The Clearing: Poems

Milkweed Editions (Verlag)
  • erscheint ca. am 25. Juni 2020
  • Buch
  • |
  • Hardcover
  • |
  • 88 Seiten
978-1-57131-514-4 (ISBN)
Winner of the 2020 Max Ritvo Poetry Prize, The Clearing is "a lush, lyrical book about a world where women are meant to carry things to safety and men leave decisively."

Luminous and electric from the first line to the last, Allison Adair's debut collection navigates the ever-shifting poles of violence and vulnerability with a singular incisiveness and a rich imagination. The women in these poems live in places that have been excavated for gold and precious ores, and they understand the nature of being hollowed out. From the midst of the Civil War to our current era, Adair charts fairy tales that are painfully familiar, but never forgetting that cruelty compels us to search for tenderness. Here we wonder, "What if this time instead of crumbs the girl drops / teeth, her own, what else does she have"?

The Clearing knows the dirt beneath our nails, both alone and as a country, and pries it gently loose until we remember something of who we are, "from before...from a similar injury or kiss." There is a dark beauty in this work, and Adair is a skilled stenographer of the silences around which we orbit. Described by Henri Cole as "haunting and dirt caked," her unromantic poems of girlhood, nature, and family linger with an uncommon, unsettling resonance.
  • Englisch
  • Minneapolis
  • |
  • USA
  • Pappband
  • Höhe: 216 mm
  • |
  • Breite: 140 mm
978-1-57131-514-4 (9781571315144)
Originally from central Pennsylvania, Allison Adair is a graduate of the Iowa Writers' Workshop. Her poems have appeared or are forthcoming in American Poetry Review, Arts & Letters, Best American Poetry, Best New Poets, Kenyon Review Online, North American Review, and ZYZZYVA, among other journals. Recipient of a Pushcart Prize, the Florida Review Editors' Award, the Orlando Prize, and first place in Mid-American Review's Fineline Competition, Adair lives in Boston, where she teaches at Boston College and GrubStreet.
The Clearing


After the Police Have Been Called

Letter to My Niece, in Silverton, Colorado

As for the Glossy Green Tractor You Were


Week Six of the Fire

Self-Portrait as Cenotaph



First Plow at Red Mountain Pass

Herr's Ridge, 1983: A Reenactment

Fine Arts



What We Should Really Be Afraid Of



Ways to Describe a Death Inside Your Own Living Body

Mother of 2 Stabbed to Death in Silverton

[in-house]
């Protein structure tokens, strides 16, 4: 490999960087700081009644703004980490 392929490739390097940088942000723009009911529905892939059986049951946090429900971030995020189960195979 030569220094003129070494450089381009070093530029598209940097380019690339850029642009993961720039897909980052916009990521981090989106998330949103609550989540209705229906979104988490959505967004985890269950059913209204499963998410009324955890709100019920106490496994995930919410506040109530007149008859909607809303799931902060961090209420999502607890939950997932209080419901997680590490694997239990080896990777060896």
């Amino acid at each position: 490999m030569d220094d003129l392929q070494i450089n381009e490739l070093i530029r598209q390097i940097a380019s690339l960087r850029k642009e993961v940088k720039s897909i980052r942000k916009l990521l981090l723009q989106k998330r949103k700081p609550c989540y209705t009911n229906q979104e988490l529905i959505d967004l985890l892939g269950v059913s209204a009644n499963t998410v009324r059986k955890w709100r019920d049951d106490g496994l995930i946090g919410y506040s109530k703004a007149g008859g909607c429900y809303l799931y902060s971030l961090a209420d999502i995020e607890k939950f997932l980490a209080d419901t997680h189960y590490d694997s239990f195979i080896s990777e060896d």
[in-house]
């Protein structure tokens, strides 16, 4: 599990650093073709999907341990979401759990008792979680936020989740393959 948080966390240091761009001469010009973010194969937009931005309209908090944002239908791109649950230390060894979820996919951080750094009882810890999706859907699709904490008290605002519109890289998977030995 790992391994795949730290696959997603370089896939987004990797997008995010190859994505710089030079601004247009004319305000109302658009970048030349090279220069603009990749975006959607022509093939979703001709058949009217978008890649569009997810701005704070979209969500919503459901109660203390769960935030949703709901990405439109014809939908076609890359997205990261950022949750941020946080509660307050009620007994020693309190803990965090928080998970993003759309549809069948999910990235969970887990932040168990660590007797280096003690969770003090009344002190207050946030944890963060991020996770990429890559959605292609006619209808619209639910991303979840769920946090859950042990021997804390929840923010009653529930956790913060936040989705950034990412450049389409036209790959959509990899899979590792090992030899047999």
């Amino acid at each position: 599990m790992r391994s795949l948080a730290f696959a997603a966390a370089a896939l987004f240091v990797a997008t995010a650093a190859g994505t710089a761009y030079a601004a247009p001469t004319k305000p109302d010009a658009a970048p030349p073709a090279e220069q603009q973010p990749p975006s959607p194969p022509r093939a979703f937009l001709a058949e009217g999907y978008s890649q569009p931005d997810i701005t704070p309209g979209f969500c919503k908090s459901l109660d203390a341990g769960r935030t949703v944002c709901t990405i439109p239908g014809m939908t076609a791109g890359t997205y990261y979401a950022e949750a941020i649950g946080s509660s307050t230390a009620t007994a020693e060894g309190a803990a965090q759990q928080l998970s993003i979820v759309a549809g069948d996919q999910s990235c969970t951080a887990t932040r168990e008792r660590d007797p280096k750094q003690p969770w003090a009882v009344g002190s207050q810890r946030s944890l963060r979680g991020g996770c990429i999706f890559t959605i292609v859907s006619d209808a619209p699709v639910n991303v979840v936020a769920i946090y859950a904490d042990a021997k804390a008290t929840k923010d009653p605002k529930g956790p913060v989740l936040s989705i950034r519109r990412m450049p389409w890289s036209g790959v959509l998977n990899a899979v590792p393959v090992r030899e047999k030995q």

Local Music


Advice for the New Mother

Crown Cinquain for the Tattooed Man I Refused

He Waited for Days

As I Near Forty I Think of You Then

When Horses Turn Down the Road

Letter to My Foundling: #235, Boy

Memento Mori: Bell Jar with Suspended Child


Western Slope

Whale Fall

If Imagination and Memory Met Unexpectedly, One Last Time

Morning Tea

Mine Fire at Centralia

Stopping Over the Arno

City Life

Flight Theory

What Falls Behind

No Response

Recurring Dream

Crown Cinquain for a Lost Child, Eight Years Later

At the Park One Day, My Six-Year-Old Asks If Mermaids Are Real

The Age We Were

Local History

River Bone


Disaster at Gold King Mine

The Big Thinkers

RD 8 Box 16A (Rural Route)

Bear Fight in Rockaway
"A dark and bodily nod to folk- and fairy-tale energy." -Boston Globe

"The Clearing is a lush, lyrical book about a world where women are meant to carry things to safety and men leave decisively. Out of dry farming soil come these wise, mineral-like poems about young motherhood, mining disasters, miscarriages, memory, and much more. Allison Adair's poems are haunting and dirt caked, but there is also a tense beauty everywhere. I found The Clearing devastating."-Henri Cole

"'What if this time instead of crumbs the girl drops / teeth, her own, what else does she have...' So begins Allison Adair's The Clearing, the title poem leading us, tooth by tooth, line by line, into this dark forest of a book. Adair's phrases are spell-like, their ingredients mixed in surprising, potent ways: 'the fat matter of memory,' a caterpillar's 'sad accordion hymn,' the 'Gregorian green singing grass.' I would follow this poet wherever her mind goes-even into the deepest woods, into memories of grief and loss-and I would trust her words to lead me out again."-Maggie Smith

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